WASHINGTON – The White House has invited Prime Minister Shinzo Abe and Chinese President Xi Jinping for state visits this year, and also hopes the leaders of South Korea and Indonesia can travel to Washington, President Barack Obama’s top foreign policy adviser said.
“I’m pleased to announce today that we have invited Prime Minister (Shinzo) Abe of Japan and President Xi (Jinping) of China for state visits,” National Security Adviser Susan Rice told an event Friday at the Brookings Institution think tank in Washington.
Rice did not elaborate further, but Tokyo and Washington are trying to arrange Abe’s visit starting in late April or early May, according to sources familiar with the process.
Abe, who last visited the United States two years ago, and Obama will take up such issues as an early conclusion of the Trans-Pacific Partnership trade agreement, according to the sources. The two will also focus on strengthening the security alliance through the first revision since 1997 of guidelines on bilateral cooperation between the Self-Defense Forces and the U.S. military.
Rice did not give any time frame for a possible visit to the United States by Xi, who held a summit with Obama in California in June 2013.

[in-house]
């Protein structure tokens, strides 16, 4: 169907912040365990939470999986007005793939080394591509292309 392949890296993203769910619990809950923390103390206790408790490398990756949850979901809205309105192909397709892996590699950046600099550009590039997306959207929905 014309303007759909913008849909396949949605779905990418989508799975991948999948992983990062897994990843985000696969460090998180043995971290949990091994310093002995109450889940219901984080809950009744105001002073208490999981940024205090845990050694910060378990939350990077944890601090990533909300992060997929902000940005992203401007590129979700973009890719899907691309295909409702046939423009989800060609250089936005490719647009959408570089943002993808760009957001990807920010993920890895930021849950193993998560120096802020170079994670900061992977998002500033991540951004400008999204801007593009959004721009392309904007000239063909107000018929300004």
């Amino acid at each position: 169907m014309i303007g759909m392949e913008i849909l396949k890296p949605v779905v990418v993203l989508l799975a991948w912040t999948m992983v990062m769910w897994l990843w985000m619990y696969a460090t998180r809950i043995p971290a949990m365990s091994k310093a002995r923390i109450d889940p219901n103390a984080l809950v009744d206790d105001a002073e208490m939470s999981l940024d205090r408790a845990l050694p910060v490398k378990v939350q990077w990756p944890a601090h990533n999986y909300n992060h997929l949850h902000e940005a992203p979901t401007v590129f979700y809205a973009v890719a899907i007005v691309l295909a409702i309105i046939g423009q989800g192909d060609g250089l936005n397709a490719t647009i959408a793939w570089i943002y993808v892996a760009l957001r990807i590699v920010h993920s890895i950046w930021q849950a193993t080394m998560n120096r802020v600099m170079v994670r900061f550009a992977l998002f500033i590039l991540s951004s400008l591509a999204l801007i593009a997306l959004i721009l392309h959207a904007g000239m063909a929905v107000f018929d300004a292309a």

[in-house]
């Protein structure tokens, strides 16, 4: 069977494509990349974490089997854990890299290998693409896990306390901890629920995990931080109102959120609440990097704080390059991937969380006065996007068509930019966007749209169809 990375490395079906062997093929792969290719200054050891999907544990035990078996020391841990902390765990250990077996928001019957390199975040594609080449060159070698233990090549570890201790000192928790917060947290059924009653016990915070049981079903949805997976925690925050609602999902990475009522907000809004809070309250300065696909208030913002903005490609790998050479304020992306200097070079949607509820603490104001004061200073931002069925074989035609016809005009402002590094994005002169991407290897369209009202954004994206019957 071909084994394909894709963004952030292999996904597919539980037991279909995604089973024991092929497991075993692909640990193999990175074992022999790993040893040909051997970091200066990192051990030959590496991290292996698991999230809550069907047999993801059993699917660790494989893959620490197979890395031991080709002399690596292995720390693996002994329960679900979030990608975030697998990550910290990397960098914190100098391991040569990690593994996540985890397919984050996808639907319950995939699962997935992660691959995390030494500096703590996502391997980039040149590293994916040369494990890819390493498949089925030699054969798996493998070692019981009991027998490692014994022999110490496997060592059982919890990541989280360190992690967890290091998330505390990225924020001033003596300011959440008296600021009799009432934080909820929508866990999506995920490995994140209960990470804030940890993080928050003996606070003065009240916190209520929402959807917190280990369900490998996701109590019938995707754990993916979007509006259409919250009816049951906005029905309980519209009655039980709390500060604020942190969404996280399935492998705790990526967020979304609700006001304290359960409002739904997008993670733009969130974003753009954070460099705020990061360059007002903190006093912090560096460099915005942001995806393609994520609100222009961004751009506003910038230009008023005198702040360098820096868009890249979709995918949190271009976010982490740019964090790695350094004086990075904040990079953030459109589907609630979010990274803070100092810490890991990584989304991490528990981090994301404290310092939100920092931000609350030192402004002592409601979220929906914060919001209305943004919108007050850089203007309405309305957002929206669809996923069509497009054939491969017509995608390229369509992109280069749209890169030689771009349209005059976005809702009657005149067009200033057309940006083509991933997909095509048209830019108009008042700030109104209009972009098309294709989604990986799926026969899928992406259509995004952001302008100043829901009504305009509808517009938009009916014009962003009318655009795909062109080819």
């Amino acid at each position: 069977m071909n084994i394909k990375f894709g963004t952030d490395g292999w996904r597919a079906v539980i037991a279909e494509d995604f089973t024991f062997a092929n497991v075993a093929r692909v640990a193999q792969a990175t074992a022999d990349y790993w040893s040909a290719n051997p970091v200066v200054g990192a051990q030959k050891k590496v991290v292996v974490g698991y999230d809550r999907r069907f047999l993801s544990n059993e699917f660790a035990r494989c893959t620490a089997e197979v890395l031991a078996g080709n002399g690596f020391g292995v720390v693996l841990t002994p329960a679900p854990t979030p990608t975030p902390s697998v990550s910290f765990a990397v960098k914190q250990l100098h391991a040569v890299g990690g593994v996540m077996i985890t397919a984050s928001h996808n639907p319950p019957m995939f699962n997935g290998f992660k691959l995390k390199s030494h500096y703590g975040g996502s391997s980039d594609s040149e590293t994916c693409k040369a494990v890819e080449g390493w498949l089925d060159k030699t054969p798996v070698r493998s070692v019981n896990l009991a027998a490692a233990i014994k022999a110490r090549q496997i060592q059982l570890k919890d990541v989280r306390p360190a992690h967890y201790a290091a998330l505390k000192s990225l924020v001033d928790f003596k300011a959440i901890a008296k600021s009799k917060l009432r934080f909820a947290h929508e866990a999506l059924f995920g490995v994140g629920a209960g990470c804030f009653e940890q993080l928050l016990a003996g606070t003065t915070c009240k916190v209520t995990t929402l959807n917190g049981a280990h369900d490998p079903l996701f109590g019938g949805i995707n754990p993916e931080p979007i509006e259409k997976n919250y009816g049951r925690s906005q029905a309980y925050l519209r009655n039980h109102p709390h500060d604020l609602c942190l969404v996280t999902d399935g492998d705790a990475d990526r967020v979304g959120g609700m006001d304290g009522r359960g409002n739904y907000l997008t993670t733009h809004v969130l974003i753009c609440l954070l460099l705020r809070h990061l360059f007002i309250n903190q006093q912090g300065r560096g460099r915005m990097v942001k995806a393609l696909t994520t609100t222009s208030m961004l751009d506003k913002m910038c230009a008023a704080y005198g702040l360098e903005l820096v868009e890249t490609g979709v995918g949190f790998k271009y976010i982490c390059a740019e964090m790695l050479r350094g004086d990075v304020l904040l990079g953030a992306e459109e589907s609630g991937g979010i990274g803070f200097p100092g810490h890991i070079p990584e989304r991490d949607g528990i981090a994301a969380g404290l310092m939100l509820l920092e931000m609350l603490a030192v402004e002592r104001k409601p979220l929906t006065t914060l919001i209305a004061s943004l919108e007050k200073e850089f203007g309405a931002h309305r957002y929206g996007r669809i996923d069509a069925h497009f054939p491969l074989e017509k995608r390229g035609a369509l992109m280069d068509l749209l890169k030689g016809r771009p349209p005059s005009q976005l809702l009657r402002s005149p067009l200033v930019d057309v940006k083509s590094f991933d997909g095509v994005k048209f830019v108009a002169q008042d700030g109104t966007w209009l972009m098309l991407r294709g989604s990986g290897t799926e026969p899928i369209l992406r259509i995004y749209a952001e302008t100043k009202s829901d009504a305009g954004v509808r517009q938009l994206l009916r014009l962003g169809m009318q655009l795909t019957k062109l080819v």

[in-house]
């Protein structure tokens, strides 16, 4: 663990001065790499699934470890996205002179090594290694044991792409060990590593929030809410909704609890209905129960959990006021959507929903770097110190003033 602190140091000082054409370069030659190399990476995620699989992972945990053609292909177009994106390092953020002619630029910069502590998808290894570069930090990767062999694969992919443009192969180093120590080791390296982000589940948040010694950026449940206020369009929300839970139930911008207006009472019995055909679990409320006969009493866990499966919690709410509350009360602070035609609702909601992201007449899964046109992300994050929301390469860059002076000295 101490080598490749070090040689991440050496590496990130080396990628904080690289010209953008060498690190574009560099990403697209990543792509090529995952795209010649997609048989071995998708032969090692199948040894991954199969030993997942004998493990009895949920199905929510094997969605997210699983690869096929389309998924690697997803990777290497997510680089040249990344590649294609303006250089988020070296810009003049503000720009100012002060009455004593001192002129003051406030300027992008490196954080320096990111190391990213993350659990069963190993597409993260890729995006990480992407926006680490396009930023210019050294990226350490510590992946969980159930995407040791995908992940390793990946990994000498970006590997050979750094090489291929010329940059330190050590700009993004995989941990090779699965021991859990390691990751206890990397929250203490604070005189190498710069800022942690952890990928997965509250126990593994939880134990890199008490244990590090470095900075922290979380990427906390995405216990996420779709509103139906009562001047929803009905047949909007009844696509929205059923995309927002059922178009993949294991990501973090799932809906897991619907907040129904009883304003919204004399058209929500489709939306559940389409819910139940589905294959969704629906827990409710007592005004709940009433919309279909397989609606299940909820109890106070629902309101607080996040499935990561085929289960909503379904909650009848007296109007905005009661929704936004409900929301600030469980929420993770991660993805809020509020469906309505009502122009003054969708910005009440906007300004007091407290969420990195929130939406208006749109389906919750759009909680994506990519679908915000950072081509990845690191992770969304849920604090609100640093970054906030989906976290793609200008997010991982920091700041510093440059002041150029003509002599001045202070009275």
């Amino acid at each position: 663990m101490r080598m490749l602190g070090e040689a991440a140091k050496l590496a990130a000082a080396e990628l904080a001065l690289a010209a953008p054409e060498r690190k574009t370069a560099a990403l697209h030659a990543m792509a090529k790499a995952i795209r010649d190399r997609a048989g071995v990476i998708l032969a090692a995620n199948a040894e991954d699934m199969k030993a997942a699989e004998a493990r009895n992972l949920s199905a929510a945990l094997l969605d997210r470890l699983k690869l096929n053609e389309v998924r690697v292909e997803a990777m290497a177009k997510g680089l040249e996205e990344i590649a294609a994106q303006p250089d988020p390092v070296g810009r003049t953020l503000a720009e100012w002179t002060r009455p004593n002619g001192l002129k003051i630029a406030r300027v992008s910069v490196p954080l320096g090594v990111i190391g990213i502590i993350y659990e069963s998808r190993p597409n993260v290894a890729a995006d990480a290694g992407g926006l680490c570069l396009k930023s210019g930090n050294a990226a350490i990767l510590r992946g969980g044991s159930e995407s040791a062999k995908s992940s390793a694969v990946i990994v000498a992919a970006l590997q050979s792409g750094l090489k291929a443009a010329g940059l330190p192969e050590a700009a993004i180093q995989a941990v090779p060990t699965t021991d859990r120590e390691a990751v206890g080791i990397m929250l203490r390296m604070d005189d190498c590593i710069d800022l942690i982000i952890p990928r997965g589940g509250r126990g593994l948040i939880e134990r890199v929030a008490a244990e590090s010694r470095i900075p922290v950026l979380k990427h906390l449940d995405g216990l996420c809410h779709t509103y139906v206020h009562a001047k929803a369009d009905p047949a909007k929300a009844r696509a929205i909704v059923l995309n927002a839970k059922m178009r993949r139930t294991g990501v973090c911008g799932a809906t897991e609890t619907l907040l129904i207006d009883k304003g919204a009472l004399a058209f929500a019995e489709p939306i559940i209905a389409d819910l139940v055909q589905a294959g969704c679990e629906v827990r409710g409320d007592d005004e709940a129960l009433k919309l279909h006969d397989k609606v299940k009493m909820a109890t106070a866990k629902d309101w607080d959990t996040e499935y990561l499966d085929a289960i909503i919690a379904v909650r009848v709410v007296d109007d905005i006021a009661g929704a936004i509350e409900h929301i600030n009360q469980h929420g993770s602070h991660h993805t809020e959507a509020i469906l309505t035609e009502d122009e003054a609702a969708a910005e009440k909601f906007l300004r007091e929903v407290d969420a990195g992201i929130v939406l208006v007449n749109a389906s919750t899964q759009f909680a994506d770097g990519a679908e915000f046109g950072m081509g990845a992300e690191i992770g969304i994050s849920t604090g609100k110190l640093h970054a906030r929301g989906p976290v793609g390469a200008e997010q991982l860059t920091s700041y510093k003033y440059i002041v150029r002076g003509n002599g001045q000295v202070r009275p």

Ties between Tokyo and Beijing have plummeted over the Japan-administered but China-claimed Senkaku Islands as well as clashing historical views of Japan’s invasion and occupation of parts of China before and during the war.
Obama and other U.S. leaders have repeatedly urged Tokyo and Beijing to ease tensions by engaging in dialogue, stressing that close cooperation between the two Asian powerhouses is indispensable to the region’s peace and prosperity.
Speaking at The Brookings Institution, Rice also said, “We look forward to welcoming other Asian leaders to the White House this year,” including South Korean President Park Geun-hye and Indonesian President Joko “Jokowi” Widodo.
Rice added there is no change in the Obama administration’s military and economic “pivot” toward the Asia-Pacific.
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